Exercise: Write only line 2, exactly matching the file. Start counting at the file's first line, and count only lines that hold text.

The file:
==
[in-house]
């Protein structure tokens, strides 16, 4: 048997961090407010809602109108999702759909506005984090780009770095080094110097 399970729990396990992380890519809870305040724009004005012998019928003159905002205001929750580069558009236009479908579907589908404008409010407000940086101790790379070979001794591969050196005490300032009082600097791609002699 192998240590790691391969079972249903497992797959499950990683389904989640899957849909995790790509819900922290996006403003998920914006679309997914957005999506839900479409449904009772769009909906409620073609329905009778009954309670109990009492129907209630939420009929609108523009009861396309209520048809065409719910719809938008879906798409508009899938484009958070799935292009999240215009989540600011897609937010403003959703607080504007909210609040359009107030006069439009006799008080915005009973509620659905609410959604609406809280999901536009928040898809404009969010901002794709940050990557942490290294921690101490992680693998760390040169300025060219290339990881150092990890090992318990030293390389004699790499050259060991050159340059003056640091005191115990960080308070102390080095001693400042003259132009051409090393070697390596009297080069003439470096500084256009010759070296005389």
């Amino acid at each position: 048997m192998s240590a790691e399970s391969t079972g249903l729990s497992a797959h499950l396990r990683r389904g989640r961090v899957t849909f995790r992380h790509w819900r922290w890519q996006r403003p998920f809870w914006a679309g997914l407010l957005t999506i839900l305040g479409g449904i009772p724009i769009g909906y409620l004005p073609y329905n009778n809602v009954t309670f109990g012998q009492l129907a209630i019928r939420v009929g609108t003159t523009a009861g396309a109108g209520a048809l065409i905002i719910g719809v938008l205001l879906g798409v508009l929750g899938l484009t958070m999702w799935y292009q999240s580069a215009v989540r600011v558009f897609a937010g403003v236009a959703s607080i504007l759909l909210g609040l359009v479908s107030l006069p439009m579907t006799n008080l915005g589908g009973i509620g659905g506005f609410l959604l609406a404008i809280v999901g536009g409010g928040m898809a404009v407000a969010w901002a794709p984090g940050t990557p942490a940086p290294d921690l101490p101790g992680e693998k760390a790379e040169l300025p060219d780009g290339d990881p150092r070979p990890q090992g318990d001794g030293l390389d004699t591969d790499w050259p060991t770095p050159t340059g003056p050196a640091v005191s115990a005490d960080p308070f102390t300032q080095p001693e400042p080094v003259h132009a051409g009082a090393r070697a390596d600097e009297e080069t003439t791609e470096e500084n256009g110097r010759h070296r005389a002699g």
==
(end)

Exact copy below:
């Protein structure tokens, strides 16, 4: 048997961090407010809602109108999702759909506005984090780009770095080094110097 399970729990396990992380890519809870305040724009004005012998019928003159905002205001929750580069558009236009479908579907589908404008409010407000940086101790790379070979001794591969050196005490300032009082600097791609002699 192998240590790691391969079972249903497992797959499950990683389904989640899957849909995790790509819900922290996006403003998920914006679309997914957005999506839900479409449904009772769009909906409620073609329905009778009954309670109990009492129907209630939420009929609108523009009861396309209520048809065409719910719809938008879906798409508009899938484009958070799935292009999240215009989540600011897609937010403003959703607080504007909210609040359009107030006069439009006799008080915005009973509620659905609410959604609406809280999901536009928040898809404009969010901002794709940050990557942490290294921690101490992680693998760390040169300025060219290339990881150092990890090992318990030293390389004699790499050259060991050159340059003056640091005191115990960080308070102390080095001693400042003259132009051409090393070697390596009297080069003439470096500084256009010759070296005389």